Interest only mortgages EXPLAINED

   •   Published by director-we-sell-bmv

Why interest only vs capital repayment has only one winner in the world of investment

A common question asked of those new to property is; how do I pay off the mortgage to own this property outright?

It’s understandable why people may ask this. For YEARS, most of us have had drilled into us, that it is the DREAM to pay off your mortgage, to be able to live without that debt, and people so often transfer that mindset to investment property.

Yet it can actually COST money to take this approach! To understand why, we need to look at the question of interest only vs capital repayment mortgages – and share with you why ALL investments we make, and all investments our investors make, are on an interest only basis!

Interest Only & Capital Repayment, what are they?

A capital repayment mortgage is what most people think of when they first think of mortgages. You take out a loan against a property, let’s use £100,000 for simplicity’s sake, and over the term of the loan, let’s say 25 years, you pay both the interest on that loan, and you pay the capital down year on year, so that by the end of 25 years, the balance reaches zero.

For mathematical reasons, it’s not quite as simple as paying off £4,000 per year (the £100,000 divided by the 25 years) plus the interest. However, a capital repayment mortgage of this amount at an interest rate of 3.5%, would cost you £500.62 per month.

Meanwhile, an interest only mortgage would mean you are paying ONLY the interest aspect of this. At 3.5%, this would equate to £291.67 per month, a substantial difference in cashflow.

When we consider that a property valued around the £133,000 mark, with a £100,000 loan, may rent for in the region of £700, the difference between £200 gross profit per month and £408 gross profit per month, is quite substantial.

But what happens at the end of the term?

So this is great for now, we get more cashflow. But what happens in 25 years’ time? Well, take a look at the graph in the image above.

The X axis shows time (years) while the Y axis shows value. Let’s assume that property doubles in value every 12.5 years (the average is actually quicker than this – property prices were an average of £1,890 in 1950, but over £240,000 by 2020, doubling on average every 10 years), but we want to be conservative. Remember this is for illustrative purposes, so even if you don’t think the price will double in 12.5 years (despite the historic evidence), it should still illustrate the example.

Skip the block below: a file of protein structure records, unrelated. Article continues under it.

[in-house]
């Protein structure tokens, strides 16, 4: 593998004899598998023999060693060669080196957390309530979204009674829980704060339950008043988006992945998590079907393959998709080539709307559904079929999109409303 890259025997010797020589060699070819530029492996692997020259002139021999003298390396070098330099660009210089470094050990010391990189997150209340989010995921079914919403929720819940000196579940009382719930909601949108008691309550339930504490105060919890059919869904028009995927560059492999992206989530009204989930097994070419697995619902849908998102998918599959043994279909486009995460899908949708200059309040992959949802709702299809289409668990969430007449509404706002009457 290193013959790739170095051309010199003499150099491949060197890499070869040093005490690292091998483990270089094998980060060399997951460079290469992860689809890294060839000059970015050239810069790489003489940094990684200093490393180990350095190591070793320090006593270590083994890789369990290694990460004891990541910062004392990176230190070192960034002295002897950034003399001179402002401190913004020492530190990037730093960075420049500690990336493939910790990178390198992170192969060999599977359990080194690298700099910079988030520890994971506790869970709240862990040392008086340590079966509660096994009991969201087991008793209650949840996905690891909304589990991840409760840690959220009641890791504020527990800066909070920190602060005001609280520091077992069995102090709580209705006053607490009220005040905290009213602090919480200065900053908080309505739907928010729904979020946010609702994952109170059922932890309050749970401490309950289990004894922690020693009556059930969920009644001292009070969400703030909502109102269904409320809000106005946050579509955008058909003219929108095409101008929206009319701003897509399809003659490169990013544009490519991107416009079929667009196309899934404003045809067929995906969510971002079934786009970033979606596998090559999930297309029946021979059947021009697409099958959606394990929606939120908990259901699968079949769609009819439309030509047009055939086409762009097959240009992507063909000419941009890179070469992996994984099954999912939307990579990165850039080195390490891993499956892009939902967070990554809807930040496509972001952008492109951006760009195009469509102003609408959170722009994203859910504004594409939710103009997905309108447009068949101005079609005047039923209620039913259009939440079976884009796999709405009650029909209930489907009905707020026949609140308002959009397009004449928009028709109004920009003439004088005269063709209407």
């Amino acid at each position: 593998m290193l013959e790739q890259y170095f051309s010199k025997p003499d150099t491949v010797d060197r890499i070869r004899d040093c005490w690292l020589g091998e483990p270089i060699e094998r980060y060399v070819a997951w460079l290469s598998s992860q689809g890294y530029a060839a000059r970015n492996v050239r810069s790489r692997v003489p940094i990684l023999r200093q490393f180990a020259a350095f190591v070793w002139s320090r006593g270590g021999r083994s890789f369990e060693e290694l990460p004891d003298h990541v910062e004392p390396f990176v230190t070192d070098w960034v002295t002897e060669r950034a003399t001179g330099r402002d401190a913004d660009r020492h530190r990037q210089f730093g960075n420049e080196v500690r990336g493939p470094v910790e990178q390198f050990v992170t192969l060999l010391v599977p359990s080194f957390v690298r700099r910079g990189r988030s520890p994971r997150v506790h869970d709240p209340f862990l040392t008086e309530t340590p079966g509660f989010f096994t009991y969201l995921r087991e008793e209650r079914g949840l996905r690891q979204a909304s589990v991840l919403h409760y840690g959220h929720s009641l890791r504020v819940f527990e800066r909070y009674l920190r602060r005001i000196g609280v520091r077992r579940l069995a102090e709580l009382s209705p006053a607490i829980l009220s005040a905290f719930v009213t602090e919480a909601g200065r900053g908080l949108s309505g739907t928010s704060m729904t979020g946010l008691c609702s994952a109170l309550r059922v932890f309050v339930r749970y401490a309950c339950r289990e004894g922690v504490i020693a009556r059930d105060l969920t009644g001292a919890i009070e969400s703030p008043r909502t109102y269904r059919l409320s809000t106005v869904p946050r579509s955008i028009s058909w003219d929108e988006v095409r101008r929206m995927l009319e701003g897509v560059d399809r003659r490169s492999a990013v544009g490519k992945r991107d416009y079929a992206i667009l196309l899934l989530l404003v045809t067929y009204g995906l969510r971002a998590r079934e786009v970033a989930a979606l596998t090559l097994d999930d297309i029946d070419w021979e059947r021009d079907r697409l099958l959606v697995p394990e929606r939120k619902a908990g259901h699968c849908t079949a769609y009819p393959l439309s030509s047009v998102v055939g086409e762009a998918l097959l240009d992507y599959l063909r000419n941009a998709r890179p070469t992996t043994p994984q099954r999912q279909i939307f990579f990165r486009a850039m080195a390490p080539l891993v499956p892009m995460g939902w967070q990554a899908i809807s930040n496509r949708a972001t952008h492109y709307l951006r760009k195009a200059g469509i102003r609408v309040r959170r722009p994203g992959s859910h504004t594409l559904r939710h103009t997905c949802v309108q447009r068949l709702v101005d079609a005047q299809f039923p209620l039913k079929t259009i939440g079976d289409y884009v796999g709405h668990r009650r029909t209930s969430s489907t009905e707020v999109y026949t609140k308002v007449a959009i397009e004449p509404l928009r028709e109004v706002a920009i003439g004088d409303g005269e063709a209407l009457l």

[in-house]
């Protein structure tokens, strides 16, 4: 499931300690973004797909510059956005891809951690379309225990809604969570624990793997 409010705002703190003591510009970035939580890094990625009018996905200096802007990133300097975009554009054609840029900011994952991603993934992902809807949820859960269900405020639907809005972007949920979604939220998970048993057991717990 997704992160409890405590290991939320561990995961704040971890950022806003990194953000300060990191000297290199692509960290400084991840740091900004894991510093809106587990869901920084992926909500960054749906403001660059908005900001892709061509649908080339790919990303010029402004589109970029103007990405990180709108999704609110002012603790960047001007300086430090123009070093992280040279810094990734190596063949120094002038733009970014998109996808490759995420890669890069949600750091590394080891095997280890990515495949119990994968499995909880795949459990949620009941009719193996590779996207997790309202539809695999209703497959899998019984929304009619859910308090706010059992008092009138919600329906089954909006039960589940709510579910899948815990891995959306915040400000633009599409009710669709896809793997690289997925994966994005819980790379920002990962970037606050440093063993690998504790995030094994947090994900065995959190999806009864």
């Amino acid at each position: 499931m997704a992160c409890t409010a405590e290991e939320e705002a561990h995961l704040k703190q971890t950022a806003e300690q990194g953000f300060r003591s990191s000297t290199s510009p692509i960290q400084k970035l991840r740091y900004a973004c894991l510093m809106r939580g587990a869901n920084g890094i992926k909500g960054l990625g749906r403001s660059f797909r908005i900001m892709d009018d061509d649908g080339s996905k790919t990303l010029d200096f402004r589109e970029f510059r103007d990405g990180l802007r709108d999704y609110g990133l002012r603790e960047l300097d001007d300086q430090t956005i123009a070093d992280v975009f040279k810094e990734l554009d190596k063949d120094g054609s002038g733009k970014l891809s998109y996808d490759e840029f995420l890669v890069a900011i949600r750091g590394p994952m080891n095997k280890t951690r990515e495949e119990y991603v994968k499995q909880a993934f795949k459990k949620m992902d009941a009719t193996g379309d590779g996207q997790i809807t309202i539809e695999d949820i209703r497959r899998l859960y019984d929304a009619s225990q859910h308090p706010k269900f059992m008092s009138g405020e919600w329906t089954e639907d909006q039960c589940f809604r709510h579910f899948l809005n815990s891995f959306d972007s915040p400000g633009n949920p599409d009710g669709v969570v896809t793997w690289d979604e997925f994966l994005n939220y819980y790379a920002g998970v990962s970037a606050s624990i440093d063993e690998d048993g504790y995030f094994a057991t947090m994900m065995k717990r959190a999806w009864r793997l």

Our property (originally bought for £133,000) in this example, has double to £266,000 in 10 years, and up to £533,000 in 25 years. We can see that the house bought on an interest only mortgage, has equity of £433,000, while the capital repayment mortgage, has equity of £533,000.

Both of these are very high. For the first question, what happens at the end of the term – the owner of the interest only house can simply refinance the property- after all, they have over £400,000 of equity! They can refinance it, or sell it depending on their goals – the thing is the ASSET goes UP in value, while the DEBT stays the SAME – all of that upside is yours

It’s all about your opportunity cost

You may be thinking, that’s all very well, I can see how it’s not so much of a problem to pay off the loan in 25 years time. However, why wouldn’t I pay it off over the years?

The extra income now has a very large opportunity cost. Opportunity cost is the loss of other alternatives when one alternative is chosen. When we are paying off our capital repayment mortgage, we are putting £208.95 to pay off very LOW-COST debt – debt that is, as we can see above, is working for us.

Alternatively, we could invest that money into marketing, into our business, into the property itself (to add more value), or, towards buying ANOTHER property.

Now the added income from one deal is £62,685 over the life of the mortgage, and we can USE that for a deposit for another property. We can start to see how, with two or three houses, we can either be paying down low-cost debt, or, we can be continuing to invest to grow our asset base.

This opportunity cost can be summarised in one key question:

If someone gave you the choice between putting £208.95 into an account at 3.5% per year, or, investing that money in property, which would you choose?

It’s facilitating your goals.

If building a nest egg is your goal, if continuing to invest and build your asset base is your goal, or even if simply to grow your income is your goal, it’s clear from the above we should choose the interest only mortgage.

This is not to say there are never reasons to choose the alternative- but I’d rather own more properties which work for me, rather than have fewer that are completely paid off – to grow my wealth!

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